One way that some coders get experience is by working on “public projects” like coding for nonprofit groups etc. These groups often credit the coders that work for them for full-disclosure reasons, for grant writing reasons, or as a way of paying it forward to their coders. Projects like this should be included in documents like the resumé or portfolio that the applicant gives you, but it never hurts to have a deeper look. You can find if they have any opensource projects under their belt. Checks sites like SourceForge for it.
- Look for Contributions in the Coding World
Even coders with little professional experience have ways of leaving their marks on the coding world.
Stack Overflow is a question-and-answer site where coders share ideas and ask for help and support. If your applicant has a profile on the site, give it a scroll. Are they generally answering questions or asking them? When they answer questions, does the community positively respond to the answers that they give?
Medium isn’t just for coders, but it can be informative none the less. This is a site where people can publish articles and read articles written by others. If your applicant has a profile on the site, take a moment to see what they’re reading about and whether they publish. If they publish, see what kind of feedback they get from other members of the community.
Finally, GitHub is a website where coders post code that they want other coders to be able to use and have access. Sometimes, programmers who code for practice or fun will post their code on this site. Even if you can’t tell much from the entries, you should be able to see whether other users have used the code posted by your applicant and how it worked for them.
While you’re looking at sites like this, keep in mind that all of these sites are elective. There’s no universal programmer’s guild making sure that all professional coders have GitHub portfolios and Medium entries. If your applicant has a profile on any of these sites, that’s great – see what you can learn from it. If your applicant doesn’t have a profile on any of these sites it doesn’t necessarily mean that they aren’t good at what they do or that they aren’t a “real” coder.
- Programming Tests
Finally, there are programming tests available online. Some of them are free, and some of them cost a nominal fee. Some of them are for coders to test their own abilities, and some of them are specifically meant for recruiters to use in the hiring process.
The best programming tests randomly generate unique tests each time so that programmers can study by taking the tests multiple times but they can’t just memorize the answers. A good test should take an hour or so for the applicant to complete. This kind of information should be available on the site before you generate the test. Choosing a test that takes an hour or more to complete gives you a fair idea of how well the applicant works on the clock.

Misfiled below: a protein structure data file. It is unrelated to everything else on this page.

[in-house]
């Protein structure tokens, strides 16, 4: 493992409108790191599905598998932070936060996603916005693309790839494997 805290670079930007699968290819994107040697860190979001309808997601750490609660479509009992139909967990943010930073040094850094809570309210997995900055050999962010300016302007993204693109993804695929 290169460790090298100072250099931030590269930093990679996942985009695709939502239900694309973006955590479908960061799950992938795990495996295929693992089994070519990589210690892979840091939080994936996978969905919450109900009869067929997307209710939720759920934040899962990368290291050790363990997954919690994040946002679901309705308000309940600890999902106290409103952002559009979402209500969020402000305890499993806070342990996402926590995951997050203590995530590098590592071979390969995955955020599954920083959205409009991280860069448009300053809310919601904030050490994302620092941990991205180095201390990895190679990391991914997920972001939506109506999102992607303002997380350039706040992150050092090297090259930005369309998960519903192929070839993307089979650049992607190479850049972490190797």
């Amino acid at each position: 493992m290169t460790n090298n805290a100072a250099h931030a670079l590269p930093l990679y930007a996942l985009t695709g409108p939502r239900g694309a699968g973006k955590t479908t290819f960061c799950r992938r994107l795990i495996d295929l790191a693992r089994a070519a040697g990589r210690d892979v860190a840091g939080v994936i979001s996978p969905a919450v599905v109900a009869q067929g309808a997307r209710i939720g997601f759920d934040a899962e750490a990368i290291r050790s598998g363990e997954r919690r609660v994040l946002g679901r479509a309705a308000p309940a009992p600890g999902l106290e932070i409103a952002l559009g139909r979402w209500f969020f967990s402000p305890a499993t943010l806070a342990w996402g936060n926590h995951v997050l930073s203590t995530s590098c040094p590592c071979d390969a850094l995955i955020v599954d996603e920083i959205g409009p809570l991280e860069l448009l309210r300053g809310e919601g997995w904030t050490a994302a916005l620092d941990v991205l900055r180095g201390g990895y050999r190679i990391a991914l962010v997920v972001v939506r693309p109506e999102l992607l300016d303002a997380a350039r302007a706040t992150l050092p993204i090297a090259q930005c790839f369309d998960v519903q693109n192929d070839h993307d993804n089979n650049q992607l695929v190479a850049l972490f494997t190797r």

As is the case with test projects, it’s something of professional courtesy to pay the applicant something for the time that they spend taking the test. This isn’t as obligatory for tests as it is for sample projects because you can’t use test results in the same way that you can use a test project. You also don’t have to pay them the same hourly rate for their test as you would for their work. Just make sure that you are upfront with the applicants before they begin.
Making the Choice
Whatever method or combination of methods you use, it’s important to keep the right weight on the hiring process. The recruiting process can be tedious and even expensive. However, it’s not unusual for it to be something of a revolving door in the early stages of a startup. Don’t hire just anyone just so that you can fill positions but don’t hold out for a world-class coder to come in either. If your coders blow you away, do whatever you can to hold on to them. If your coders don’t impress you, keep looking and know that you can – and should – replace anyone who isn’t carrying their weight.
The kind of coders that you hire – and what you hire them for – should also be dependent on what kind of company you are. If your product is technology hardware or software, you should have the expertise and the budget to hire great coders. Otherwise, you’re just asking for headaches, blown deadlines, and subpar prototypes. If technology is tangential to the service that you provide, you can do with a minimally responsive webpage – at least, for the time being.